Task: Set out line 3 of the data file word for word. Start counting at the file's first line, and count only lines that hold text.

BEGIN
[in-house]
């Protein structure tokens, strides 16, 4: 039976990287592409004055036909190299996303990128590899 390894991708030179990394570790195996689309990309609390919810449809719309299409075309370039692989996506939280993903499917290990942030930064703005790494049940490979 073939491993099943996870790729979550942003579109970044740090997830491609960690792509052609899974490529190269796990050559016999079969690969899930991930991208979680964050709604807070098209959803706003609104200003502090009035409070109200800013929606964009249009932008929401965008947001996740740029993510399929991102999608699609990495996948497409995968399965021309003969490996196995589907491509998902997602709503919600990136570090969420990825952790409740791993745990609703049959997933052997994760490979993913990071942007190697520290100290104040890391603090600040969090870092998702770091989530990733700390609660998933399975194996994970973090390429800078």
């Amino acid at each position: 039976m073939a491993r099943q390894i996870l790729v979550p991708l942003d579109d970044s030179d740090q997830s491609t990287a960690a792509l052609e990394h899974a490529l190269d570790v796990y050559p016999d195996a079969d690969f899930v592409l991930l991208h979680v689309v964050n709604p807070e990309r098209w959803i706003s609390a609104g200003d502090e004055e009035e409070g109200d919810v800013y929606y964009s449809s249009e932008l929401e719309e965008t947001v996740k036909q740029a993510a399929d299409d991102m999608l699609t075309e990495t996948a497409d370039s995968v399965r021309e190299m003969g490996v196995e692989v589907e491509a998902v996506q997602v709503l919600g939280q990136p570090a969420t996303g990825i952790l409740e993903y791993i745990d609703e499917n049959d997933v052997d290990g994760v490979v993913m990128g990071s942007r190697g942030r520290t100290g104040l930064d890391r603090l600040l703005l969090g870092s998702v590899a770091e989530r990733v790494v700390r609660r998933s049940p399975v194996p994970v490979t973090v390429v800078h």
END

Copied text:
């Amino acid at each position: 039976m073939a491993r099943q390894i996870l790729v979550p991708l942003d579109d970044s030179d740090q997830s491609t990287a960690a792509l052609e990394h899974a490529l190269d570790v796990y050559p016999d195996a079969d690969f899930v592409l991930l991208h979680v689309v964050n709604p807070e990309r098209w959803i706003s609390a609104g200003d502090e004055e009035e409070g109200d919810v800013y929606y964009s449809s249009e932008l929401e719309e965008t947001v996740k036909q740029a993510a399929d299409d991102m999608l699609t075309e990495t996948a497409d370039s995968v399965r021309e190299m003969g490996v196995e692989v589907e491509a998902v996506q997602v709503l919600g939280q990136p570090a969420t996303g990825i952790l409740e993903y791993i745990d609703e499917n049959d997933v052997d290990g994760v490979v993913m990128g990071s942007r190697g942030r520290t100290g104040l930064d890391r603090l600040l703005l969090g870092s998702v590899a770091e989530r990733v790494v700390r609660r998933s049940p399975v194996p994970v490979t973090v390429v800078h």